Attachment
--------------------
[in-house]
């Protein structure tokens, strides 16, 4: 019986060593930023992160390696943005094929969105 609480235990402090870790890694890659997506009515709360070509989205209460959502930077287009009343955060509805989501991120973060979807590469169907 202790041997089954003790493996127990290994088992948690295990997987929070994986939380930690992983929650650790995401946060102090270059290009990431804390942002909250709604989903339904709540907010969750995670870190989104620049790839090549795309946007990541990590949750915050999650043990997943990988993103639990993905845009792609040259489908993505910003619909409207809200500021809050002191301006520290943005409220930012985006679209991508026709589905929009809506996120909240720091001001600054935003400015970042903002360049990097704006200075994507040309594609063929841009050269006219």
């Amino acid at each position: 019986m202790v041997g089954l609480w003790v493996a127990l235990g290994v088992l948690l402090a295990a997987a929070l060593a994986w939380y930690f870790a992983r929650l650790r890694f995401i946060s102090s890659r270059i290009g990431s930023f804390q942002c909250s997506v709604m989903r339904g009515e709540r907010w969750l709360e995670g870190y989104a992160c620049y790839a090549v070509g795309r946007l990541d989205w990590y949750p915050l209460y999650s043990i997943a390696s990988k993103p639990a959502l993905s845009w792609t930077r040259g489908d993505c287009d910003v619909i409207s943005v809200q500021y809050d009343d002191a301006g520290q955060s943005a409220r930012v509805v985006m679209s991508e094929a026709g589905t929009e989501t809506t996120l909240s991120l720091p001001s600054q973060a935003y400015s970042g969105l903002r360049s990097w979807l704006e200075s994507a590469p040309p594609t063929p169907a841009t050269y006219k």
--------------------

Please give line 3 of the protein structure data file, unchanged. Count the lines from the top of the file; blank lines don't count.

């Amino acid at each position: 019986m202790v041997g089954l609480w003790v493996a127990l235990g290994v088992l948690l402090a295990a997987a929070l060593a994986w939380y930690f870790a992983r929650l650790r890694f995401i946060s102090s890659r270059i290009g990431s930023f804390q942002c909250s997506v709604m989903r339904g009515e709540r907010w969750l709360e995670g870190y989104a992160c620049y790839a090549v070509g795309r946007l990541d989205w990590y949750p915050l209460y999650s043990i997943a390696s990988k993103p639990a959502l993905s845009w792609t930077r040259g489908d993505c287009d910003v619909i409207s943005v809200q500021y809050d009343d002191a301006g520290q955060s943005a409220r930012v509805v985006m679209s991508e094929a026709g589905t929009e989501t809506t996120l909240s991120l720091p001001s600054q973060a935003y400015s970042g969105l903002r360049s990097w979807l704006e200075s994507a590469p040309p594609t063929p169907a841009t050269y006219k």